In my last post, I looked at a story told by a US Senator about how his family immigrated to the United States and learned English. I wrote that I think the stories we tell reveal a lot about how we think the world should work. In other words, these stories tell us a lot about our ideologies. Working from this assumption, I claimed that the Senator and his story simplified the process of language learning in order to present it as a choice. In the logic of the story, immigrants choose their languages. For the Senator and others like him, choosing the “right” language (English) is equated with choosing to belong in the US, and choosing the “wrong” language (anything other than English) is resisting membership in the US.
I want to look now at an editorial I found from a newspaper in a small California city: Santa Maria. In this article, the idea of a so-called “melting pot” seems to establish expectations that immigrants conform to an unnamed “us”. So let’s take a look at the editorial, titled “Is it a melting pot, or a salad bowl?”; you can read it in full here. The article contains a number of interesting stories of language learning some of which I’d like to examine. Here is the first part:
Immigrants coming here in the early 1900s were joining a melting pot of humanity, where everyone blended together.
People from Germany, China or Brazil all had to learn English, since there were no accommodations for any other language. Children of immigrants usually spoke their parents’ native language until they entered school, where they were immersed in the English language. That enabled assimilation into the American culture.
The author of this story portrays the immigration waves of the early 1900s as one in which “everyone” blended together. Of course, the accuracy of this aside (and in my last post I pointed out that our ancestors were probably far less quick about learning English than we imagine), we can also think about what this metaphor is really saying.
What does it mean to “blend together”? There could be multiple interpretations of this. Not considering this particular article, if you asked me to describe what a society in which different groups of people had “blended together” would look like in terms of language, I would say that either the people were mostly multilingual or that they all now spoke a language that fairly equally combined elements of the various languages represented (beyond simply a few loan words for things like foods).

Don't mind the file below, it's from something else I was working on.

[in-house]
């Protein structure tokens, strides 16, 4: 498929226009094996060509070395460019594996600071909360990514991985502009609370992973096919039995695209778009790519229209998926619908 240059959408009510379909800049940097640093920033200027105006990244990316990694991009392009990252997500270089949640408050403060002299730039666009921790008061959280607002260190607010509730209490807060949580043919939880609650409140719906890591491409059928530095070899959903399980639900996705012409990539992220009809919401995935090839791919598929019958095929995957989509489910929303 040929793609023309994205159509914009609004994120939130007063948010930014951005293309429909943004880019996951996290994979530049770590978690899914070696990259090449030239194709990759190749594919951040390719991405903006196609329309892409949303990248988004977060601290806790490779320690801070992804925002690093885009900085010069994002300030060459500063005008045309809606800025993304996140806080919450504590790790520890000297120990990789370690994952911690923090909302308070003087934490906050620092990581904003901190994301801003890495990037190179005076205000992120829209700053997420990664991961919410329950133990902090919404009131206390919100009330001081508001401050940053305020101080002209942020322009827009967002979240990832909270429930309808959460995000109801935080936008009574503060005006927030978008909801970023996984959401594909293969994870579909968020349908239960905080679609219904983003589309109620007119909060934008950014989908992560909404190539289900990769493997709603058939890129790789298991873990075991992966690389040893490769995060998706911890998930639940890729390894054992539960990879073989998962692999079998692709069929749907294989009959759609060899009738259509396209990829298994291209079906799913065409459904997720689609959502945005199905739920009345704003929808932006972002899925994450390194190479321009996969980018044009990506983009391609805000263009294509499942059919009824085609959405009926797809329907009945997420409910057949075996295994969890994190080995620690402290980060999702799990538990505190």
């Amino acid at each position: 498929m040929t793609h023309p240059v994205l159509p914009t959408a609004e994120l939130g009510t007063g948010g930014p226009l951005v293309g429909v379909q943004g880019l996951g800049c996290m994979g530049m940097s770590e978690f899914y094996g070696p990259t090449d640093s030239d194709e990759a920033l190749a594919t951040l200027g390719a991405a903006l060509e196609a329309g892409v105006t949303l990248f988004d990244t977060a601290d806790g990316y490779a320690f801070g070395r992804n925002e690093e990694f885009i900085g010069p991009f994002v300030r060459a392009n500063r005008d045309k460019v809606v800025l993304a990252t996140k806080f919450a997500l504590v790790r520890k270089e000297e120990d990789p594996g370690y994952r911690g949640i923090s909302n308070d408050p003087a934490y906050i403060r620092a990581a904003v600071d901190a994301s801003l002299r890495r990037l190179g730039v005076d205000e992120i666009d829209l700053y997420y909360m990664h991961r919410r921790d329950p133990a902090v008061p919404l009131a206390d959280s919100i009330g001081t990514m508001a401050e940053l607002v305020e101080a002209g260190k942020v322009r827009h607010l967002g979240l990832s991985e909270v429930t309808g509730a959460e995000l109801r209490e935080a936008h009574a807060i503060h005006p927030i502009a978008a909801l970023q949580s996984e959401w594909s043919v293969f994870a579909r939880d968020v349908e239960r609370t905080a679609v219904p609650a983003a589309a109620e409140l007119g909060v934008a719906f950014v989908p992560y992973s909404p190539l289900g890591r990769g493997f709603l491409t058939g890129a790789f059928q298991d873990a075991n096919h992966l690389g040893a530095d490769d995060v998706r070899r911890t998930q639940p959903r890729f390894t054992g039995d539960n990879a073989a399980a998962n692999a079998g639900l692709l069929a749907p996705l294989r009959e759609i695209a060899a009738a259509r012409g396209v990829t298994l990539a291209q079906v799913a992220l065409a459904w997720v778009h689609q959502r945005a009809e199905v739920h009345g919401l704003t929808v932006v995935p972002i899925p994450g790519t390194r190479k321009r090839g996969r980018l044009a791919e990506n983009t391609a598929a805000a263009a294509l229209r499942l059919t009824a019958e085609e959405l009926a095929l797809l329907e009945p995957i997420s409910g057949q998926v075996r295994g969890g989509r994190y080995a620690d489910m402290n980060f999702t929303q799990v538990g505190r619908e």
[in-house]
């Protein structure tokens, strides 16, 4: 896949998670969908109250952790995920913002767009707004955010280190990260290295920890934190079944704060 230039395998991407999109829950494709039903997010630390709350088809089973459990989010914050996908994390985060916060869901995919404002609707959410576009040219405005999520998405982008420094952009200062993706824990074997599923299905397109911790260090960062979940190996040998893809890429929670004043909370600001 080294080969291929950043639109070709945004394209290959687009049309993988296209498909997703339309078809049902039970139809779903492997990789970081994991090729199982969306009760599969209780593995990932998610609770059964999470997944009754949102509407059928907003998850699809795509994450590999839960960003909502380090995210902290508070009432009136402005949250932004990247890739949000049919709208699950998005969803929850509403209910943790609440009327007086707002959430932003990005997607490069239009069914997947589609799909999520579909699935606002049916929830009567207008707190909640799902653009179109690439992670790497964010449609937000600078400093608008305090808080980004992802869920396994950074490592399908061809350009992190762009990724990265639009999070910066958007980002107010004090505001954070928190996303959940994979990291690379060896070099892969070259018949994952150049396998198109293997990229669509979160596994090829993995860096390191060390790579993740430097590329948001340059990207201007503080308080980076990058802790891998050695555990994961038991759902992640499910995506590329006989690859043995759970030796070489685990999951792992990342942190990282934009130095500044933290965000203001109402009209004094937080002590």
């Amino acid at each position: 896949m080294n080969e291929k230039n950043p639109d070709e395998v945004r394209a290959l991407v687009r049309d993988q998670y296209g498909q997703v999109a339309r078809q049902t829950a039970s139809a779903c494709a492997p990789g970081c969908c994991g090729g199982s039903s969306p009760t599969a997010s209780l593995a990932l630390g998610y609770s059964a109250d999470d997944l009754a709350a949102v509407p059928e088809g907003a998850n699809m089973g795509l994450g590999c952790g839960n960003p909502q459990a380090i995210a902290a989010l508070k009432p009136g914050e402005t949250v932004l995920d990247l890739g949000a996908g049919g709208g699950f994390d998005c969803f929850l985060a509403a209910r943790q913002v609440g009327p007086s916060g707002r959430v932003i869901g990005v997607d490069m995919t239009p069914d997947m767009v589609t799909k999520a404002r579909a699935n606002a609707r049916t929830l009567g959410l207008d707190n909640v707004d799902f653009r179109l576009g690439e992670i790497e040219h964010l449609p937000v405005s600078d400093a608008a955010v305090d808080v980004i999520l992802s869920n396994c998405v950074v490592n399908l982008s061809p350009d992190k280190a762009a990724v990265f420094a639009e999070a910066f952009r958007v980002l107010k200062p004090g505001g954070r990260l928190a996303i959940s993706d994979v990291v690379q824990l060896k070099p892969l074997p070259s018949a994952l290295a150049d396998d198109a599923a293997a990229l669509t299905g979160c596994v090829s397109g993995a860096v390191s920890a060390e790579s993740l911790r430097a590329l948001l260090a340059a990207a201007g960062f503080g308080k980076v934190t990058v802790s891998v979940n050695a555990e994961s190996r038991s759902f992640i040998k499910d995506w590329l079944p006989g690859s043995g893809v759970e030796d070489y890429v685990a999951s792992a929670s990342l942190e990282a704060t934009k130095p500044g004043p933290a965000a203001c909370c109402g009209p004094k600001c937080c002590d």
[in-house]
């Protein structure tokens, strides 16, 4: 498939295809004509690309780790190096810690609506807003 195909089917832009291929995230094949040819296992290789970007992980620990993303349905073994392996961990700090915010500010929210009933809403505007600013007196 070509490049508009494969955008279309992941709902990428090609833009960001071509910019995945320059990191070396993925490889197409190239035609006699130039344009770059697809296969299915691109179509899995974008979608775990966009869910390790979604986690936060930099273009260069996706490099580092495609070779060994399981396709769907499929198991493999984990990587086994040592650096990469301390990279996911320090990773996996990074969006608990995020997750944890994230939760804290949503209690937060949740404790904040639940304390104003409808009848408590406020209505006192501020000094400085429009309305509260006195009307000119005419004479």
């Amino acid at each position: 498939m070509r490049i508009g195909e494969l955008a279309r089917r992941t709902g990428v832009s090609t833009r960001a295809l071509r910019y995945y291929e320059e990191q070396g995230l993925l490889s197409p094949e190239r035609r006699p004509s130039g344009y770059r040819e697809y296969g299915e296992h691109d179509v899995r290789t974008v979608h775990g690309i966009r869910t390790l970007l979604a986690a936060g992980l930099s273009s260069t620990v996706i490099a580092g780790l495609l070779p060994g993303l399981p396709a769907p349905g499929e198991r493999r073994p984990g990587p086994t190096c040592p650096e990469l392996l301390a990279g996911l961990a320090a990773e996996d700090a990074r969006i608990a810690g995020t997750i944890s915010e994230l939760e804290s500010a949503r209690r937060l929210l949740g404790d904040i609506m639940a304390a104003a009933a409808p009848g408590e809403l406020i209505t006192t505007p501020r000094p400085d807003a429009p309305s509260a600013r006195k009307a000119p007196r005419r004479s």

However, this does not seem to be what the author means by “blending together” in this article. Rather, in this case the “blend” seems to result in a mixture that no longer contains the other languages at least not beyond the first generation. It’s a rather curious mixture — one in which no matter how much of the other ingredients you add, you still taste only English.
What is interesting to see is how the author compares her portrayal of the past more ideal situation of immigrant language learning with what she claims is the current reality.
Now it seems we have become a salad bowl, where immigrants retain their native language and customs, and are not assimilated into American culture.
Here in Santa Maria, where Latinos represent 70.4 percent of the population, we are accommodating the Spanish language. Eighty-three percent of students at El Camino Junior High, 57 percent at Fesler, and 49 percent at Kunst are considered English language learners.
According to the author, today’s immigrants do not meet the expectation of “blending together”. Instead, they “retain their native language and customs”. What I find most striking here is that the author puts forth a complaint about how Hispanic immigrants are no longer blending in to “American culture” in the first sentence or to the unspecified “we” in the second sentence. Interestingly according to this author, this English-speaking “we” has to accommodate Spanish in a community that is populated primarily with Spanish speakers. Who is this “we” then? Apparently “we” is not the majority of the people in this community. Rather, “we” is the (presumably mostly White) English-speaking minority who rather than “blending together” and speaking Spanish, instead wish to impose what is essentially a minority language (English) on the majority (the Spanish speakers).
The point that I think this article illustrates is that the “common sense” idea of the “melting pot”, suggests a natural and perhaps harmonious process of cultures and languages coming into contact with one another and mixing to form either new hybrid languages and cultures or pluralistic communities where multiple languages and cultures exist at once. What is clear, however, is that for the author the resulting melted mixture should not be a blend (beyond any type of superficial multiculturalism like celebrating a different holiday) but rather is a reproduction of an unnamed “we”, which clearly represents (White) English-speaking US residents.
Perhaps we need a new metaphor. The author of the article I looked at suggests a “salad bowl”, but it’s apparently a salad of only English (with some tolerance of non-European holidays and foods). I guess then the appropriate metaphor is a nice bountiful salad being consumed by a 5-year-old who doesn’t like vegetables. All of the tomatoes, olives, onions, etc. end up off the plate, and all you have left is iceberg lettuce and ranch dressing.